|The unsettling cover for the new David Bowie album|
The album itself can be likened to the latest musical opus from another iconic geezer, Bob Dylan, and his great "Tempest" album in 2012. Both eloquent, lyrical albums demand repeated listening and are not made for an age where we flip through Pandora or Rdio in a constant quest for a breezy musical mash-up. Like many of these artists' past catalogs in their half-century of entertainment, you have to listen hard and listen seriously to what these albums have to say. They are challenging, to say the least.
Bowie's voice may have thickened with age, but this still is the artist with the mysterious persona, famous for changing his public identity album-by-album (the intrepid stargazer of "Space Oddity," Ziggy Stardust, The Thin White Duke, his obsession with Berlin minimalism, the glam Diamond Dog, his blue-eyed soul of "Let's Dance," electronica master with Brian Eno). The man who fell to earth, born Davy Jones, likes to keep things interesting for himself, and that's usually the case for the listener too.
Bowie's latest offers a bit of that shape-shifting, but this time it's littered through various tracks. The album cover offers the first mystery: It is the cover from his "Heroes" album, but it has an intrusive rectangular box plastered in the center with the new album's name. And like the track "Heroes," one of Bowie's most enduring songs, this album does offer some soaring beats. But instead of the fist-pumping lyricism of that song, we get a bit more inscrutability track by track on this album.
Bowie has professed his recent fascination with medieval history, and the title track has references to that, even. There is the subtle, potential allusion that this IS the "next day" that the heroes in "Heroes" have been searching for. Other songs are more concrete: "Valentine's Day" may be bouncy in beat, but it talks of a teenage gunman at a high school who's "got something to say." His song "You Feel So Lonely You Could Die" references alienated youth with a doo-wop harmony and features a drum line from the song "Five Years," in his Ziggy Stardust period. "I'd Rather Be High" talks of a returning war veteran who'd rather be in an altered state with his soldier mates. "(You Will) Set the World on Fire" references 1960s folk legend Dave Van Ronk and a made-up meeting with Bobby Kennedy.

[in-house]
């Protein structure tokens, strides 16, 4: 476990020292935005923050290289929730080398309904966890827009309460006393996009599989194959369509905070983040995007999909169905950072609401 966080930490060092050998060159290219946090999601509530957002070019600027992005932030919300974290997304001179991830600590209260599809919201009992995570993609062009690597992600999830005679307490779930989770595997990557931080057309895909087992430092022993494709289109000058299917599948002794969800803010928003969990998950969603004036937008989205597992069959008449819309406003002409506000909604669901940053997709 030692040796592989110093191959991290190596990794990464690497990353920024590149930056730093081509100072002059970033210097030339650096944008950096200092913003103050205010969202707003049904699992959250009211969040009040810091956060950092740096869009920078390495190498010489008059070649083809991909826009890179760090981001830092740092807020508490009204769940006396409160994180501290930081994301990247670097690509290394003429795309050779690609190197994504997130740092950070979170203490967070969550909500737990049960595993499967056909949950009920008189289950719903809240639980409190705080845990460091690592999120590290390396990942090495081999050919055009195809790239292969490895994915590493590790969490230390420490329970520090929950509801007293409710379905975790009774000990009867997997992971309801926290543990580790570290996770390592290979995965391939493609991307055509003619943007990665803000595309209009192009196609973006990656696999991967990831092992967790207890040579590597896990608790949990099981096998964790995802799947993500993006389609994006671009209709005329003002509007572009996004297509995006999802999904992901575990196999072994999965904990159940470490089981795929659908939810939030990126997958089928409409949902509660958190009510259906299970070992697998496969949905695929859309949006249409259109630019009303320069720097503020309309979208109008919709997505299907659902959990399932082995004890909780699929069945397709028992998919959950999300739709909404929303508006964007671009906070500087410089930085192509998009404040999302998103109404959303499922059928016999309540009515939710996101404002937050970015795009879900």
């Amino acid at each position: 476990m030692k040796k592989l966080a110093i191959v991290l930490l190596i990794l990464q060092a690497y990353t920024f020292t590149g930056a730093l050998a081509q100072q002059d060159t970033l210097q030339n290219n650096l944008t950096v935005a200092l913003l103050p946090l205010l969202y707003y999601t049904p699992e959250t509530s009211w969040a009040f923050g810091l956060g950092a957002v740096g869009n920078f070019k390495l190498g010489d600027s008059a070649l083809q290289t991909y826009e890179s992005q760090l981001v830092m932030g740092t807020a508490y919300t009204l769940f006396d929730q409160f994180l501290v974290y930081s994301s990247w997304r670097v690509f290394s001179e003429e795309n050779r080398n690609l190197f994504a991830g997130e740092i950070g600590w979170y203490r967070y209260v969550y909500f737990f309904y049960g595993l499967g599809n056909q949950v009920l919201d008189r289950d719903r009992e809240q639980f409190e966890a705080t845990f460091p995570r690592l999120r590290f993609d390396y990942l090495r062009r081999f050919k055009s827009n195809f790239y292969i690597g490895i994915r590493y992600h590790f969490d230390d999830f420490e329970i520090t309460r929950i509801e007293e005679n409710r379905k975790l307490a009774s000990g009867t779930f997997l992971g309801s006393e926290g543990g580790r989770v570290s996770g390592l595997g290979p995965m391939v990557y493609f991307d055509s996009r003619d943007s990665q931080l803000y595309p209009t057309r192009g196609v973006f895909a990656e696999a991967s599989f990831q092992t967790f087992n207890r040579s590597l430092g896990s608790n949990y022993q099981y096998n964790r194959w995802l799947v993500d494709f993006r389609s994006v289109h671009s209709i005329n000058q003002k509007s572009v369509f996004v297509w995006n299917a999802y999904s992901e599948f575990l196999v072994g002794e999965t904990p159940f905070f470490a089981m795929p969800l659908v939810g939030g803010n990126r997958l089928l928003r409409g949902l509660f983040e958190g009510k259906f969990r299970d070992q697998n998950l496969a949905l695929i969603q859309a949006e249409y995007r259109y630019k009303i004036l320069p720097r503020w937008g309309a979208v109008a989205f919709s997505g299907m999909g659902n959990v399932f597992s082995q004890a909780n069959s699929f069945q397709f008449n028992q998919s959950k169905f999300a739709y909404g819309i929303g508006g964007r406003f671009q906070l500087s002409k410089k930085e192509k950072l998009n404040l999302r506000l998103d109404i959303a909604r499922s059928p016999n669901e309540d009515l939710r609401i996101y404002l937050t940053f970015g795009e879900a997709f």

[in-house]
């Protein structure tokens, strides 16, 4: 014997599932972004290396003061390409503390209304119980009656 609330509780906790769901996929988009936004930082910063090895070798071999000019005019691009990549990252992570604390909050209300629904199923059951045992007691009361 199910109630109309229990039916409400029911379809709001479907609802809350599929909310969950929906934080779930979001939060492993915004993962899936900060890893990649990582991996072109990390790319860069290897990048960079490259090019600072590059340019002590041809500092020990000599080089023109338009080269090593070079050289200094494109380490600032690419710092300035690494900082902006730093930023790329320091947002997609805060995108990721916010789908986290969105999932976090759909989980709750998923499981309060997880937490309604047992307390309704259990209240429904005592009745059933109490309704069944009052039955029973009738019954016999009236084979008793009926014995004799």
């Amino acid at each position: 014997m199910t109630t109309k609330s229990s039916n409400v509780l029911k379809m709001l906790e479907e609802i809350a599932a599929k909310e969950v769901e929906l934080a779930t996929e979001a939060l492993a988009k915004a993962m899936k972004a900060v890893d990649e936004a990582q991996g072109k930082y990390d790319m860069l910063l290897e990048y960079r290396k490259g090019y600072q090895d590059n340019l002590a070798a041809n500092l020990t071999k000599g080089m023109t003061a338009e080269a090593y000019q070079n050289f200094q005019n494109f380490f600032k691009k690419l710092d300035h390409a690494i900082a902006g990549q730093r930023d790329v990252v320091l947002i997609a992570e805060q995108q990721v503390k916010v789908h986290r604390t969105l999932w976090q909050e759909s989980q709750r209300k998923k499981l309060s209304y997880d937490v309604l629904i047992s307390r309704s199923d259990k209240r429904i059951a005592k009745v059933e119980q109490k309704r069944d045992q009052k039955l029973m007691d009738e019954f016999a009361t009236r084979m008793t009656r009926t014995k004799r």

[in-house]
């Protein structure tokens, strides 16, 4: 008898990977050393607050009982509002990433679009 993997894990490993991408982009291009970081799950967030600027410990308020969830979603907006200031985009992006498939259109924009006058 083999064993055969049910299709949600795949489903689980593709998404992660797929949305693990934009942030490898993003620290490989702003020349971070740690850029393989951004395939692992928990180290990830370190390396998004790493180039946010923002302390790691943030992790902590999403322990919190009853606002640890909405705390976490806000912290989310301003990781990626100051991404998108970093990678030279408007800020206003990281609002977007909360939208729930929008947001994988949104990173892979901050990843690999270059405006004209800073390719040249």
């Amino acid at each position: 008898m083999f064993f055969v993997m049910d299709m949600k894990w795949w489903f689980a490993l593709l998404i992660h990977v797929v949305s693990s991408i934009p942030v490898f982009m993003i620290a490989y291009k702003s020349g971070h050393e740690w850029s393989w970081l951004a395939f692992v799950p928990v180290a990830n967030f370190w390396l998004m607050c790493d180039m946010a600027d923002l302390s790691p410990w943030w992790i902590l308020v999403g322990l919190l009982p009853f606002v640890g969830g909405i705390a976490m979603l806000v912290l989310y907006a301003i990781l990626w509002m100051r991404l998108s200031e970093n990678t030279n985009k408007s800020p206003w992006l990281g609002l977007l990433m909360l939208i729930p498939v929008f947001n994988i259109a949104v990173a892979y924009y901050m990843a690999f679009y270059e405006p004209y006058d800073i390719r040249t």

That's the most tangible of tracks. The rest of extremely hooky and rousing, with urgent drum beats and Bowie's normal vocal melodrama. But the themes are a bit hard to pin down. There is a certain undercurrent of disconnection, of wasted years, of a society out of tune with its own rhythms and of a certain fate that pulls one forward even when we don't know what is to come. There is both existential dread about the future and a certain hope that we all find what we're looking for. This is no "Golden Years" but restlessness, covered by an unnamed wistfulness for something we cannot really understand.
Even the insistently rocking first single, "The Stars (Are Out Tonight)," is vague in its meaning; the stars seem to be tormenting Bowie. In a video with actress Tilda Swinton and two androgynous models, the stars on TV and in music seem to be taking over a couple's staid life. The stars are jealous but they may live forever, according to the lyrics. But what does that mean? What vague, unseen, metaphysical being is threatening us? We aren't certain.
Yet, the music is extremely compelling, and the album is addictive. Especially compared to some of Bowie's efforts in the last 20 years, it is both accessible and enigmatic. And it speaks to a truth: The geezers can still rock, even if they refuse to bow to the simpler listening habits of today. After all, Dylan's album offers an 11-minute essay on the sinking of the Titanic. Try doing the "Harlem Shake" to that one.